This blog didn’t get written on time this week.  As a matter of fact, it got written at the very last possible moment.  Understand, it is not that I don’t enjoy writing these – I do, especially when readers share their observations.  It was just that so much happened this week that I just didn’t get around to writing this until now.

Phew!  That’s all I can say! Every day this week, something unsettling happened.  Some of these things were very positive and uplifting.  Others were heartfelt and wrought with emotion.  The common thread that held these extremes together was a sense of gratitude.  Deep gratitude.

I got to thinking about how it was that I have arrived at my 66th year remarkably intact, considering.  I was able to make my way around town without too much trouble.  Found parking spots that were near my destinations.  Had doors opened by kind, considerate people (some young, some old!).  Engaged in some interesting conversations with bank tellers and wait persons.  Shared meals with neighbors, discussed current events, slept in a home in a bed that had fresh sheets.  Didn’t have to worry about the weather, or finding food, or having resources to meet my needs.

During a break, I saw a meme on Facebook that struck me.  It suggested that instead of saying “I’m sorry . . .” it might be more profound (and more transformational) to say “Thank you . . .”  This led to reading lots of blogs on the power of gratitude and how challenging it can be to change such a well-developed habit.  I really had to think about ways to automatically not say, “I’m sorry!”.

So, I have given myself a challenge, and I invite you to do this also:  Take a look at these commonly expressed statements and see what you can come up with!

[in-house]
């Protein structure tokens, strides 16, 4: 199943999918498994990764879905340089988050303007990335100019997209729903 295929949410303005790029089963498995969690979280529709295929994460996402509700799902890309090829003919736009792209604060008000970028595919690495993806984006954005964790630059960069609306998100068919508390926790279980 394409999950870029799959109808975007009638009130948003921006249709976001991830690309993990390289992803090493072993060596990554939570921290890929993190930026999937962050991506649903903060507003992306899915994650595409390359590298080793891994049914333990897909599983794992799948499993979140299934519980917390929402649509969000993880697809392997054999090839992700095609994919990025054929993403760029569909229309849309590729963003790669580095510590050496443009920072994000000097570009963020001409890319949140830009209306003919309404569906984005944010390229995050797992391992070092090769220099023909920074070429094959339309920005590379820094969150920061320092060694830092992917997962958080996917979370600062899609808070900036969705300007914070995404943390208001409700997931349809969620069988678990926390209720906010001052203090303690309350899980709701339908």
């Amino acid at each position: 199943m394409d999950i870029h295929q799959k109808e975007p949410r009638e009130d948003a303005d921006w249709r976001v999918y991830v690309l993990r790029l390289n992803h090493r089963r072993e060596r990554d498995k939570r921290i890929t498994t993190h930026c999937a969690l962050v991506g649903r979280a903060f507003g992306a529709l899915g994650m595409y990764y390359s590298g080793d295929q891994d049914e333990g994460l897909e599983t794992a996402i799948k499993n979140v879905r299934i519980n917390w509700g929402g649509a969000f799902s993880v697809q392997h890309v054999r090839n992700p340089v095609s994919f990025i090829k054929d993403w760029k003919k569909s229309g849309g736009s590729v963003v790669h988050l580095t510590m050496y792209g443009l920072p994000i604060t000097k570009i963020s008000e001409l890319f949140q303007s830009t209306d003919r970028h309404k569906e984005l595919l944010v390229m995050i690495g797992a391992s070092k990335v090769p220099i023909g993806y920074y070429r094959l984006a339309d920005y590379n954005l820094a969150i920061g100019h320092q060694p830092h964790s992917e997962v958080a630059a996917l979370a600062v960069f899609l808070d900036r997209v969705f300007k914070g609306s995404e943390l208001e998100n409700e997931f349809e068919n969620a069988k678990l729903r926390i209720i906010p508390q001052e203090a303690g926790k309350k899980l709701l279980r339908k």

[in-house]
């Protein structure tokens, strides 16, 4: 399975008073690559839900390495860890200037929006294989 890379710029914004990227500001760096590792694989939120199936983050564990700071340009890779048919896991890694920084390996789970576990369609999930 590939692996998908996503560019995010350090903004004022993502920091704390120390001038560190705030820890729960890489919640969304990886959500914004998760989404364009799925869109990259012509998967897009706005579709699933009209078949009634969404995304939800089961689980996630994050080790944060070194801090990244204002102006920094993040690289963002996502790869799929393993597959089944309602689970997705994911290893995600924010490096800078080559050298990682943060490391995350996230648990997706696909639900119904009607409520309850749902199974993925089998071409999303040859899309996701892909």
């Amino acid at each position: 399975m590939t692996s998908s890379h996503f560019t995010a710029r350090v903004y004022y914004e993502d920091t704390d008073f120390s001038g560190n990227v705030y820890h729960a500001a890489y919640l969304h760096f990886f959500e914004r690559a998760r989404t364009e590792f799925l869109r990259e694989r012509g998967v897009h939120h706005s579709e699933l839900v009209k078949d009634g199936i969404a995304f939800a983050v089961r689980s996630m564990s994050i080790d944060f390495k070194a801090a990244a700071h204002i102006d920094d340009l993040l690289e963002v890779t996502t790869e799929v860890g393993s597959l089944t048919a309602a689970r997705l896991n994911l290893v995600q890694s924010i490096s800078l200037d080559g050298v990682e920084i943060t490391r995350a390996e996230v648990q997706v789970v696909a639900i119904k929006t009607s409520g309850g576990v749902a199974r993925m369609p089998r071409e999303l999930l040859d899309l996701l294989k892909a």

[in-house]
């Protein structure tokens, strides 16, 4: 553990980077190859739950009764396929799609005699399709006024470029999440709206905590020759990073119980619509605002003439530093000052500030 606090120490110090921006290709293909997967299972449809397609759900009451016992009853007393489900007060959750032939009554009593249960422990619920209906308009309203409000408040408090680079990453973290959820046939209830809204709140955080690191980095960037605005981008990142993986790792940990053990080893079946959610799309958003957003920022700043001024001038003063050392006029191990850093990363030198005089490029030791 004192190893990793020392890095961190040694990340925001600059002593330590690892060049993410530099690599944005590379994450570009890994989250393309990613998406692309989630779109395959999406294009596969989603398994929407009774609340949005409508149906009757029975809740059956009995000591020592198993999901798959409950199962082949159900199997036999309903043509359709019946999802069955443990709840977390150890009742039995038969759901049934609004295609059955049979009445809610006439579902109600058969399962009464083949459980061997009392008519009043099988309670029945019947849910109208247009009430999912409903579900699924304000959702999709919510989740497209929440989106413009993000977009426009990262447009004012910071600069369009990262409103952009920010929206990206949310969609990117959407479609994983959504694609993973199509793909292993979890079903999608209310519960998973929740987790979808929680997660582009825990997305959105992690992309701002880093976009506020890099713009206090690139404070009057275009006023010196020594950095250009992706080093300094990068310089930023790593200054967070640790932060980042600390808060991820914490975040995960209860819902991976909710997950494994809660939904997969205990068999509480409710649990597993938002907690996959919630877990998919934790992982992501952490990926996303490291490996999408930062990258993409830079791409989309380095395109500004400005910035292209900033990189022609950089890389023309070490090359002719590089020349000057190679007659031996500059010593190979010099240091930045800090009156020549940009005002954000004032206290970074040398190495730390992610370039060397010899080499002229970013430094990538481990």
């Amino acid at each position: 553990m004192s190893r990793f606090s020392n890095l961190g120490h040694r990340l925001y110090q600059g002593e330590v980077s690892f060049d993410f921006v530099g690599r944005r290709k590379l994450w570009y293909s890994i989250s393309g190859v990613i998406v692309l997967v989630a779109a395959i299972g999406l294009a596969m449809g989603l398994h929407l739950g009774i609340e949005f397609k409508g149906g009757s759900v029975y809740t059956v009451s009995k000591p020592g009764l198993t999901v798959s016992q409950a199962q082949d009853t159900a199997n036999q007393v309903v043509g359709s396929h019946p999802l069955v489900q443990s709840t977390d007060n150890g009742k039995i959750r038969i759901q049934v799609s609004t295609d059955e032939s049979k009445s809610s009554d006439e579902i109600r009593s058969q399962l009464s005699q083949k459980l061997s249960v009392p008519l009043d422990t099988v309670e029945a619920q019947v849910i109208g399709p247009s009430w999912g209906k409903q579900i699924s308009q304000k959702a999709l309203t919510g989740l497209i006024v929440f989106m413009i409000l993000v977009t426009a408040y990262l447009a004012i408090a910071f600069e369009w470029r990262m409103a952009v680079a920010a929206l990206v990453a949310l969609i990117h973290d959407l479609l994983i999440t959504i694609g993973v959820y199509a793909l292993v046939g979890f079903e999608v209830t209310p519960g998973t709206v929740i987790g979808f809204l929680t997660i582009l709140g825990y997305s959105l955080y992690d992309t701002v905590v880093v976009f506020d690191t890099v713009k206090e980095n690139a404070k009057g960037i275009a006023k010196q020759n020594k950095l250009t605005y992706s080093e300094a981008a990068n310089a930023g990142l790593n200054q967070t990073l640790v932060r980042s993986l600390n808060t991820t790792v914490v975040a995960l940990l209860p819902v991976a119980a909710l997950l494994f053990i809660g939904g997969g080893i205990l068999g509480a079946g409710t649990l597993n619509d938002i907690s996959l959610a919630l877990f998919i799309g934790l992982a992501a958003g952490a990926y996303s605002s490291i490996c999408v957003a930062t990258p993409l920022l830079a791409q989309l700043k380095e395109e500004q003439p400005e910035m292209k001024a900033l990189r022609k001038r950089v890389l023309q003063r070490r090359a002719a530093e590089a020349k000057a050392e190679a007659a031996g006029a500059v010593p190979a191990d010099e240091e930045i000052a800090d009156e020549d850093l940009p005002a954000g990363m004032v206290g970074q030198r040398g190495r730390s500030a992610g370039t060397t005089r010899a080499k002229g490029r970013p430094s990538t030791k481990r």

Sorry Thank You
I’m sorry I’m so late!” Thank you for waiting for me!
I’m sorry to be so needy. Thank you for being patient with me.
I’m sorry to ask for a favor. Thank you for being so generous with your time.
I’m sorry but I can’t make it. Thank you for inviting me.
I’m sorry I have been in touch. Thank you for being understanding.

I suspect you can come up with others.  It is an interesting exercise!

meister_EckhartThis also got me to thinking about the German theologian and mystic, Meister Eckhart.  I first learned about him in a world religion course in graduate school.  We were studying the concepts of forgiveness as it impacts the therapeutic relationship.  In many spiritual traditions, petitioners (sinners) are expected to ask God (Higher Power) for forgiveness.  This act typically requires the petitioner to admit to having done something wrong, or to having a flaw. In making that admission, the opportunity for forgiveness arises.  If the petitioner is sincere enough, or completes the correct ritual, s/he can be forgiven.

In modern therapy, the therapist often takes on the role of the “forgiver”.  We encourage our clients to reveal their deepest, darkest secrets in the hope that exposing them in a safe place with someone who will not be judgmental will free the client from the burden of shame or guilt.

Meister Eckhart, as a priest and intercessor, wrote many sermons meant to inspire his listeners to do some good.  He gave these sermons in the language of the day, not in lofty Latin.  His written works were lost for several centuries, but were resurrected in the 19th century are enjoying a new-found following of contemporary theologians.

One of his most profound quotes, at least as I see it, has to do with gratitude.   It fits in with a concept I have been tossing over in my mind:  What does it mean to be “enough” as we age?  Meister Eckhart is credited with saying, “If the only prayer you ever say in your entire life is thank you, it will be enough.”  This seems to be key for me.

Meister-Eckhart-Quote-If-the-only-prayer-you-ever-say-in-yourSo, thank you, my readers, for taking the time to read this blog.  Thank you for supporting me in my quest to create purpose and meaning as I age.

Let this be enough!

%d bloggers like this: